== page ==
Inspiration for Technical Content

May 10, 2011

I work for a telecommunications company. We have been tasked with taking content dealing with hardware descriptions and software features and putting it into Articulate overview courses. Other than pictures of the hardware and cable network, it's difficult getting away from bullet points to describe features and functions. Does anyone else have this creative dilemma of jazzing up technical content? Any suggestions? Thanks!

21 Replies
Susan Wilson

Phyllis, I also work with technical content similar to what you are describing.  The answer to your question partly depends on the audience.  Are they technical people?  Is this an introductory course followed by more in-depth training, or is it an overview for non-technical people?

Starting with a graphic of the entire system, where each piece of the hardware can be linked to pages with more detail about it is one idea.  Animation to show the internal or invisible workings of hardware can also be helpful for learners and you can make this slightly more interactive by having the learner click to initiate the animation. Adding frequent, small quizzes or games that ask the learner to apply what they have learned is more interesting than just stating the functions.   For example, you could introduce the components at a very high level, then create a troubleshooting scenario and ask the learners to choose the component that they think is causing the problem.  In the feedback, you would provide more information about the function of that component.   I would love to hear other ideas on this.

Shelley Owens Schaal

Hi Phyllis, like Susan I also do a lot of more technical training. One approach I like to take is using storytelling with scenarios. I look at what the end user is expected to be able to do after they view the training (i.e. troubleshoot hardware, install hardware/ software, etc.) and then create a story based on that. I try to include the typical things that might go wrong (and have the user try to fix it) as well as a practice component that allows the user to apply what they have just learned. Stories are very engaging for people and add a more interesting approach than your standard list of features. What you can then do is provide additional support materials like Quick Reference Cards (for step-by-step) that can be attached to Articulate as a tab in the top right of the window or include Engage interactions for an FAQ or definitions list. Finally, I also like to structure my PowerPoint template like a web page using links and menus so the user has the option of returning to a particular spot to review a specific topic.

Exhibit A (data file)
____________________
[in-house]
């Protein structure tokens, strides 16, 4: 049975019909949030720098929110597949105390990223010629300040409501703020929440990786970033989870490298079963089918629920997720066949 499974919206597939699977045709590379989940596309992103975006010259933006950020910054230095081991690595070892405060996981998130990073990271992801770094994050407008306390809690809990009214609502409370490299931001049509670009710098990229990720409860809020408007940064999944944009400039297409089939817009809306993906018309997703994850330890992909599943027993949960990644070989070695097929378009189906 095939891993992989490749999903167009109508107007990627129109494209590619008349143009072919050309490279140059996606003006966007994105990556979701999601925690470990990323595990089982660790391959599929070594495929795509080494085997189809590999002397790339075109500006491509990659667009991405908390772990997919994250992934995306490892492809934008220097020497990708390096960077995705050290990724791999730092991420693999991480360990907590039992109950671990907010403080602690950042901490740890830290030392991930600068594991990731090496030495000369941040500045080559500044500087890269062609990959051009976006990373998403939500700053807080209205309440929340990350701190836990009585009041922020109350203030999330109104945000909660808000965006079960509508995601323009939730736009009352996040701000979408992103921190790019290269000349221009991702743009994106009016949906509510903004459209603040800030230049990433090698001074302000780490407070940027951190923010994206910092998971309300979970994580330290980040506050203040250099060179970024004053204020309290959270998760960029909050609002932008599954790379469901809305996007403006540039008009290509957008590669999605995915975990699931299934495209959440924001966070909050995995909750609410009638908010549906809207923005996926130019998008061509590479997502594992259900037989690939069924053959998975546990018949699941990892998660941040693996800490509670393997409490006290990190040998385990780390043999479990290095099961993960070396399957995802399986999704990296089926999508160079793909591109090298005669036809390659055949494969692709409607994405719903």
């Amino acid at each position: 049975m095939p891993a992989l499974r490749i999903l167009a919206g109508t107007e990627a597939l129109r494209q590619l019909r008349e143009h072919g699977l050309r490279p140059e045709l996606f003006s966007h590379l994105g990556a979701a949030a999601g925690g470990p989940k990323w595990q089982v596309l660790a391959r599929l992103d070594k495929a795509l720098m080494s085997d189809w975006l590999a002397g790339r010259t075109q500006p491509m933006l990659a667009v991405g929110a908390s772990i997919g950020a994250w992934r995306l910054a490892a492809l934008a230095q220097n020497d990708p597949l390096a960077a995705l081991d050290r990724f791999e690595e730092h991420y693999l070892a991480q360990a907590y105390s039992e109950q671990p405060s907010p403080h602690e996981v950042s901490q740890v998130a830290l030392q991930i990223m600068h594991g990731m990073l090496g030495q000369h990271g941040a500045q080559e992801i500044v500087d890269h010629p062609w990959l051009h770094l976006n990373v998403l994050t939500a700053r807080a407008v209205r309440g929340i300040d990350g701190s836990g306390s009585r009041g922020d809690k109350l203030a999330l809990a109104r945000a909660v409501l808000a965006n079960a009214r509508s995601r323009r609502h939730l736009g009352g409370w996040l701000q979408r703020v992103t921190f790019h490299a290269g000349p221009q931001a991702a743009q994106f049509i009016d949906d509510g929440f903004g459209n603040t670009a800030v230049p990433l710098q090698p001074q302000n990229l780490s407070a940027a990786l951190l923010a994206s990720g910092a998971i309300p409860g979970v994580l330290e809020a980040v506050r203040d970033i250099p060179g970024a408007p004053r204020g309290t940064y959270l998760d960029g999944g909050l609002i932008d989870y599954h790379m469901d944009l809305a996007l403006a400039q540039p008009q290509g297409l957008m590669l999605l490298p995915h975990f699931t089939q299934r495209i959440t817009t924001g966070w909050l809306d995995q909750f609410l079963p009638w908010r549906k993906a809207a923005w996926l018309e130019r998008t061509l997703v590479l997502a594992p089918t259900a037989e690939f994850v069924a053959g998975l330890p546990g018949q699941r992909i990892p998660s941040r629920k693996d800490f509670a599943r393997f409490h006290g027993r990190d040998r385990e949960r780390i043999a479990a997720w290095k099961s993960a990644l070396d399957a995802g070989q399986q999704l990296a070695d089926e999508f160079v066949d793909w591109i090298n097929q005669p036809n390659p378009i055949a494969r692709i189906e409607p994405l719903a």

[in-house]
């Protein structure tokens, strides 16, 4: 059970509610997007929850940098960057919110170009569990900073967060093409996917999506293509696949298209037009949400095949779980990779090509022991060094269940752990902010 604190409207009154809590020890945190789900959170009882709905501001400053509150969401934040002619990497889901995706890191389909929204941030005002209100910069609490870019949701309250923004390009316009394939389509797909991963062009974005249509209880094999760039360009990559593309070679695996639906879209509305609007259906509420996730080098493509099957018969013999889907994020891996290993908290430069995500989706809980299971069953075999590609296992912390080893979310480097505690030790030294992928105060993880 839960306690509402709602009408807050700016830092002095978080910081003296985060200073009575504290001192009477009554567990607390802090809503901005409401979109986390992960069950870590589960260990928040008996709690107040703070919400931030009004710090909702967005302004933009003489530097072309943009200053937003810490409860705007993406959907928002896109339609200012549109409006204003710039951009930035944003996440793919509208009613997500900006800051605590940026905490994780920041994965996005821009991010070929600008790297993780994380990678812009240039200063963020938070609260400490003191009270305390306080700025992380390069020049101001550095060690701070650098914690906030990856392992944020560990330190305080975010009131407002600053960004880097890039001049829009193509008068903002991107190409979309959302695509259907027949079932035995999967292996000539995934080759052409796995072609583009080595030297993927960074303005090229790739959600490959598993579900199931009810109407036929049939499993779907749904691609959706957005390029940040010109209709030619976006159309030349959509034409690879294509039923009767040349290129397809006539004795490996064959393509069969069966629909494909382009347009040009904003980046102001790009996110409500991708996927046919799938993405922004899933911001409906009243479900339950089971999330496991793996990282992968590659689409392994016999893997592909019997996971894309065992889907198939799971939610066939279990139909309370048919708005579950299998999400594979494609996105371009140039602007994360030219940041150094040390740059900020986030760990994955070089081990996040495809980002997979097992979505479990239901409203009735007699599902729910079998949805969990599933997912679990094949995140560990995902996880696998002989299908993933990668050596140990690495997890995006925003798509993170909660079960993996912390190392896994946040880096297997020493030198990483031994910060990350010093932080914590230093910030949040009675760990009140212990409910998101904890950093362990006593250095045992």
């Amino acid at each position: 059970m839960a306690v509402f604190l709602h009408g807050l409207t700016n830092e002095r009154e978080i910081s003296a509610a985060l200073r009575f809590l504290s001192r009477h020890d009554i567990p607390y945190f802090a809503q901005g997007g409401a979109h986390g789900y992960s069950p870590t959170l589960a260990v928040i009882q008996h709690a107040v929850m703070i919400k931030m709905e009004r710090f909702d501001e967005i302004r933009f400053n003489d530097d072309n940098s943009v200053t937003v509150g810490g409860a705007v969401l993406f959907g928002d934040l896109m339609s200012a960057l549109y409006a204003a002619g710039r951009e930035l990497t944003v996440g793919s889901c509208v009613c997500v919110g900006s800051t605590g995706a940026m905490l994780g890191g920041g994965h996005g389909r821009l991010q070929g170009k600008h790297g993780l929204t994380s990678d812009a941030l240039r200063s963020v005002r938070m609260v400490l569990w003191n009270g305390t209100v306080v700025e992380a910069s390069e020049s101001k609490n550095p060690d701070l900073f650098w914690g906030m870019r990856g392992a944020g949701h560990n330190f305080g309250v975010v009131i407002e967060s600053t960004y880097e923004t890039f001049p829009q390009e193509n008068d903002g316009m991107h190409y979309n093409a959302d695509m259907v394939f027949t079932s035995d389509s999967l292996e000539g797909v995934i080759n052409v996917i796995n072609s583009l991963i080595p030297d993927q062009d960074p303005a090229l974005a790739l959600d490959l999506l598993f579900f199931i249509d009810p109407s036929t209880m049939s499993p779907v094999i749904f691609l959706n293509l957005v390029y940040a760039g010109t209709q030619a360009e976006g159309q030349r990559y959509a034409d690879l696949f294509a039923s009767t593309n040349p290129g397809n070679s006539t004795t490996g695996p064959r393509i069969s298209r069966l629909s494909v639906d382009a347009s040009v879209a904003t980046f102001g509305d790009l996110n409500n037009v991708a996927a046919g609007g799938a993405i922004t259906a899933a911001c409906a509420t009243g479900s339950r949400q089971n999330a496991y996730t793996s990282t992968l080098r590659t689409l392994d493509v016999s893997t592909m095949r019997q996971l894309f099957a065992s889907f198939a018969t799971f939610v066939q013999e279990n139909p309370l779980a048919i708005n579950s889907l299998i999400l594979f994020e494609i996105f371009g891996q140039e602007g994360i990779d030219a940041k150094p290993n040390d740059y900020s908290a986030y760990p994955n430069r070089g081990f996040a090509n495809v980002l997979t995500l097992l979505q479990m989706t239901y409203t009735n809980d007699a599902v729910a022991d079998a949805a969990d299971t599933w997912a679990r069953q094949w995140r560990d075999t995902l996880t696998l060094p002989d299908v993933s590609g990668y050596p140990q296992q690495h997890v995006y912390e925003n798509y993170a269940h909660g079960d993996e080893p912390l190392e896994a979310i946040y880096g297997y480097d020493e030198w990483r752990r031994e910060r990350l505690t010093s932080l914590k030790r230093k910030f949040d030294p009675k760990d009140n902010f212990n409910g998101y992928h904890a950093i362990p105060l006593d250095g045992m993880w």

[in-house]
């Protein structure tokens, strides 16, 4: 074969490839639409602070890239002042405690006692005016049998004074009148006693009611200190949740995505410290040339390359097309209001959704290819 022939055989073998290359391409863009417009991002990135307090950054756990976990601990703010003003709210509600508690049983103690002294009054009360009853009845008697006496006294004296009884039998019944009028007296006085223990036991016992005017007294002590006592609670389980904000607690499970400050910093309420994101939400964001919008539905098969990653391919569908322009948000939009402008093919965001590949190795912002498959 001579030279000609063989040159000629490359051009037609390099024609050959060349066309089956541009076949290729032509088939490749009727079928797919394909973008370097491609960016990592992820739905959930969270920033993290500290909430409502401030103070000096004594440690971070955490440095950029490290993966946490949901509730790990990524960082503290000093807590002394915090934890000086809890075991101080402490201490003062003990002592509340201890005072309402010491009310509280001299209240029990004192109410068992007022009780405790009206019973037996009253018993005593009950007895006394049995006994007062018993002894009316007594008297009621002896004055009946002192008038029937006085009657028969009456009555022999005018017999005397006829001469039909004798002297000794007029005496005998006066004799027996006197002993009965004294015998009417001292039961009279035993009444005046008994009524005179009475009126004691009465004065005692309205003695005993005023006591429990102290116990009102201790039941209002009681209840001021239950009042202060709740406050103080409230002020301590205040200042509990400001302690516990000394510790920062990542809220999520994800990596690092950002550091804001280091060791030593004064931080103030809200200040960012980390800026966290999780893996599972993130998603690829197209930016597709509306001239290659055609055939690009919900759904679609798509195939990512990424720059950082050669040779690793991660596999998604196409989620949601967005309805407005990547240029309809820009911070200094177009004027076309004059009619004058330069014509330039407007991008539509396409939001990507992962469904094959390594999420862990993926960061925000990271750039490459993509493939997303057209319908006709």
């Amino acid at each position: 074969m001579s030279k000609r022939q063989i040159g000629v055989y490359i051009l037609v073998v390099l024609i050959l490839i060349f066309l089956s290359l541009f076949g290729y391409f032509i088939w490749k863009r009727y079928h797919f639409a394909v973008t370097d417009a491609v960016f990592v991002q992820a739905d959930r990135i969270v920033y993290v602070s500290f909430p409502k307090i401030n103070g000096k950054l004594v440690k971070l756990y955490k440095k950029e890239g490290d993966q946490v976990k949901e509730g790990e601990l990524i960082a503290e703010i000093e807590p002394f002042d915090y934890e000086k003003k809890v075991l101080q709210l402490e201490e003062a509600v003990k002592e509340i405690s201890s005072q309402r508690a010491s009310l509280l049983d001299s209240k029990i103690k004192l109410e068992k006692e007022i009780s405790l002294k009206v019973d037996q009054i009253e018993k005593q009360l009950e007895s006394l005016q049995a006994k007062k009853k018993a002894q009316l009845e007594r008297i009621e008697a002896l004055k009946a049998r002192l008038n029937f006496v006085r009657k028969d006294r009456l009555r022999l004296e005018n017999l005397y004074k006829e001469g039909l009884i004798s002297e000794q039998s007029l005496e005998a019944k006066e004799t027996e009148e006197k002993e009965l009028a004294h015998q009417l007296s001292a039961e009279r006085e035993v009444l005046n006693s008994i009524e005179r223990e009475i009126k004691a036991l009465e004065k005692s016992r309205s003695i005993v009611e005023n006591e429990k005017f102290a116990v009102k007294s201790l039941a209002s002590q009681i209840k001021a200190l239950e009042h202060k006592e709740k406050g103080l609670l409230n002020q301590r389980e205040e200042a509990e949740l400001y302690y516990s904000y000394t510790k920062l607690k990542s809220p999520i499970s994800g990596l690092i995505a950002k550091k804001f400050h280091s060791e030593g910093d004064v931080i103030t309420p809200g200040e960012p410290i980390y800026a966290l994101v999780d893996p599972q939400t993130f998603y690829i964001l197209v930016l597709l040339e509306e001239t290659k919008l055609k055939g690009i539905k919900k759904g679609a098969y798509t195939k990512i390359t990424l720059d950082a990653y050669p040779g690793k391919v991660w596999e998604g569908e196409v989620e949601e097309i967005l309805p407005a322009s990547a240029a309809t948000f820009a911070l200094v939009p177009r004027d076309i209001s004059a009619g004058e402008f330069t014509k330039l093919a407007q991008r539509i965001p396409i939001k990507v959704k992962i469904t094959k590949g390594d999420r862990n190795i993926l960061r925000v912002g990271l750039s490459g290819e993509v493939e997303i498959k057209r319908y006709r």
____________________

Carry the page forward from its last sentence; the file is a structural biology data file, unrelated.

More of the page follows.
Sammy Hwang

I think this is the perfect example of a good question and a stupid answer (the first one) and two excellent answers (the second and third). ^^ I totally agree that the content should have some sort of engaging storytelling and realistic scenarios. If you don't mind, could you share some tips, books or resources for a better script writing or effective storytelling? 

Susan Wilson

Phyllis makes a very good point.  When the material is technical, our users report that they frequently  refer back to the material after completing the initial training, so it's important that your design makes it easy for them to locate exactly what they are looking for, quickly.  Attached job-aids they can download are also very useful.  One drawback of using Engage Interactions is that it is not easy for the learner to locate something within an interaction. This doesn't speak to your initial request for ideas to "jazz up" your content, but it does make your final product more useful.